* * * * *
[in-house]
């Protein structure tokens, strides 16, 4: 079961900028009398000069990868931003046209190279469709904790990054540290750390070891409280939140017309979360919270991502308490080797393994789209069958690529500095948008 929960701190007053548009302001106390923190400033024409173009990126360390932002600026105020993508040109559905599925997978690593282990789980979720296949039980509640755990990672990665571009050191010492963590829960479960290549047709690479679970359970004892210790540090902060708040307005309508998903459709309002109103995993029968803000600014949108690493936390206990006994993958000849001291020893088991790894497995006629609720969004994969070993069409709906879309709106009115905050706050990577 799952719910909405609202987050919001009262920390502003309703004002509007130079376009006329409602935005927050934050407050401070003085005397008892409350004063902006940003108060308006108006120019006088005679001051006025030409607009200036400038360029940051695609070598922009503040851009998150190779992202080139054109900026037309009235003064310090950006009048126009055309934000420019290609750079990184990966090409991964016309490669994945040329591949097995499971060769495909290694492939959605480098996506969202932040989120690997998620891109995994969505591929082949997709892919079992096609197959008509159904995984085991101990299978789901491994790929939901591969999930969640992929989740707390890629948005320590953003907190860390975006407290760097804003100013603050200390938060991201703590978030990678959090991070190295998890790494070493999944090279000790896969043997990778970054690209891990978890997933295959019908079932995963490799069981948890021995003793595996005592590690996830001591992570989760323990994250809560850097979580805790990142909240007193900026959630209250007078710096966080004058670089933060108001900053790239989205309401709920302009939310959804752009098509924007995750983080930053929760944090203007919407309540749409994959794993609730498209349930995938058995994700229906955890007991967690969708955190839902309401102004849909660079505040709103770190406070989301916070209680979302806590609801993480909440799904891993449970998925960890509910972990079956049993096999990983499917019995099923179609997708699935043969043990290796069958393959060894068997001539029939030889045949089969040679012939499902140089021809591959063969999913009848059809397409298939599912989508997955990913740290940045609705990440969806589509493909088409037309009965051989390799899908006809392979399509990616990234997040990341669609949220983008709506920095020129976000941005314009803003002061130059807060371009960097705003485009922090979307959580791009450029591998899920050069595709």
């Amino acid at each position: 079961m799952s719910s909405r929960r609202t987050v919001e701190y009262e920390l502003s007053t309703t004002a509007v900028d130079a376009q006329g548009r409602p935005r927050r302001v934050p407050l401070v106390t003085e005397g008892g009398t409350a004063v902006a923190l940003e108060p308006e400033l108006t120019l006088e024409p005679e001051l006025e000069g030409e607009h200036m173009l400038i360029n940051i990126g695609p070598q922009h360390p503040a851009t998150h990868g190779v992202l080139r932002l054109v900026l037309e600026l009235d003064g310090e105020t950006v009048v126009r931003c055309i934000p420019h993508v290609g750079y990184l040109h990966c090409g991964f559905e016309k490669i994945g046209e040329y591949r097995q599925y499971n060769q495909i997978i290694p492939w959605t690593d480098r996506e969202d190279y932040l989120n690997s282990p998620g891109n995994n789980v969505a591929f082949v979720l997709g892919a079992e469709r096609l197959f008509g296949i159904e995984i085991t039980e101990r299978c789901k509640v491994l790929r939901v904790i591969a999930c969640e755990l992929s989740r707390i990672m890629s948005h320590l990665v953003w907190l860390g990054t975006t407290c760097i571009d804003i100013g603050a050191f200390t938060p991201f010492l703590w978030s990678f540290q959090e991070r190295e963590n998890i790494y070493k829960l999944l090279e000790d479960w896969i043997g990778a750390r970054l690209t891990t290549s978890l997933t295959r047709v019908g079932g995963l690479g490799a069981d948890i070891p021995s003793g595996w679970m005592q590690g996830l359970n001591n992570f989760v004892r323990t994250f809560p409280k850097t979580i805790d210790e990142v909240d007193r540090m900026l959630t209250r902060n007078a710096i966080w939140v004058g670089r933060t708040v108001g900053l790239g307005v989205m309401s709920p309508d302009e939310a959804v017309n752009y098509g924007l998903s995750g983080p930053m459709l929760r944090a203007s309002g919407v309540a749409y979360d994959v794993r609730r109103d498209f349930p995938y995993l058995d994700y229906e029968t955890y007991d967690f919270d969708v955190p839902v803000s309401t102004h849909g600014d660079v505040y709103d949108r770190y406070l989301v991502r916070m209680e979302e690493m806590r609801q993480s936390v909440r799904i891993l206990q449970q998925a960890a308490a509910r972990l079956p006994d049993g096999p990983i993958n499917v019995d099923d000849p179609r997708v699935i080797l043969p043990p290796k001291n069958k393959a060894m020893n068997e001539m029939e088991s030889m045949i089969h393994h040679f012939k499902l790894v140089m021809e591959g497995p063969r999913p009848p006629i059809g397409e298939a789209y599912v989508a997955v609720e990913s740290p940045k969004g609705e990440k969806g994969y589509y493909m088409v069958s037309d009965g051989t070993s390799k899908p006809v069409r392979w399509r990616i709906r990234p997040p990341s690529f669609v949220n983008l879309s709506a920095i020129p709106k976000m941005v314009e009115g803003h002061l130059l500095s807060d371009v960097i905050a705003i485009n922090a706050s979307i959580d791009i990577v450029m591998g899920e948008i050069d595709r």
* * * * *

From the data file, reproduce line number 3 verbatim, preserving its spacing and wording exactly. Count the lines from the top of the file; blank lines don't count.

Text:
């Amino acid at each position: 079961m799952s719910s909405r929960r609202t987050v919001e701190y009262e920390l502003s007053t309703t004002a509007v900028d130079a376009q006329g548009r409602p935005r927050r302001v934050p407050l401070v106390t003085e005397g008892g009398t409350a004063v902006a923190l940003e108060p308006e400033l108006t120019l006088e024409p005679e001051l006025e000069g030409e607009h200036m173009l400038i360029n940051i990126g695609p070598q922009h360390p503040a851009t998150h990868g190779v992202l080139r932002l054109v900026l037309e600026l009235d003064g310090e105020t950006v009048v126009r931003c055309i934000p420019h993508v290609g750079y990184l040109h990966c090409g991964f559905e016309k490669i994945g046209e040329y591949r097995q599925y499971n060769q495909i997978i290694p492939w959605t690593d480098r996506e969202d190279y932040l989120n690997s282990p998620g891109n995994n789980v969505a591929f082949v979720l997709g892919a079992e469709r096609l197959f008509g296949i159904e995984i085991t039980e101990r299978c789901k509640v491994l790929r939901v904790i591969a999930c969640e755990l992929s989740r707390i990672m890629s948005h320590l990665v953003w907190l860390g990054t975006t407290c760097i571009d804003i100013g603050a050191f200390t938060p991201f010492l703590w978030s990678f540290q959090e991070r190295e963590n998890i790494y070493k829960l999944l090279e000790d479960w896969i043997g990778a750390r970054l690209t891990t290549s978890l997933t295959r047709v019908g079932g995963l690479g490799a069981d948890i070891p021995s003793g595996w679970m005592q590690g996830l359970n001591n992570f989760v004892r323990t994250f809560p409280k850097t979580i805790d210790e990142v909240d007193r540090m900026l959630t209250r902060n007078a710096i966080w939140v004058g670089r933060t708040v108001g900053l790239g307005v989205m309401s709920p309508d302009e939310a959804v017309n752009y098509g924007l998903s995750g983080p930053m459709l929760r944090a203007s309002g919407v309540a749409y979360d994959v794993r609730r109103d498209f349930p995938y995993l058995d994700y229906e029968t955890y007991d967690f919270d969708v955190p839902v803000s309401t102004h849909g600014d660079v505040y709103d949108r770190y406070l989301v991502r916070m209680e979302e690493m806590r609801q993480s936390v909440r799904i891993l206990q449970q998925a960890a308490a509910r972990l079956p006994d049993g096999p990983i993958n499917v019995d099923d000849p179609r997708v699935i080797l043969p043990p290796k001291n069958k393959a060894m020893n068997e001539m029939e088991s030889m045949i089969h393994h040679f012939k499902l790894v140089m021809e591959g497995p063969r999913p009848p006629i059809g397409e298939a789209y599912v989508a997955v609720e990913s740290p940045k969004g609705e990440k969806g994969y589509y493909m088409v069958s037309d009965g051989t070993s390799k899908p006809v069409r392979w399509r990616i709906r990234p997040p990341s690529f669609v949220n983008l879309s709506a920095i020129p709106k976000m941005v314009e009115g803003h002061l130059l500095s807060d371009v960097i905050a705003i485009n922090a706050s979307i959580d791009i990577v450029m591998g899920e948008i050069d595709r």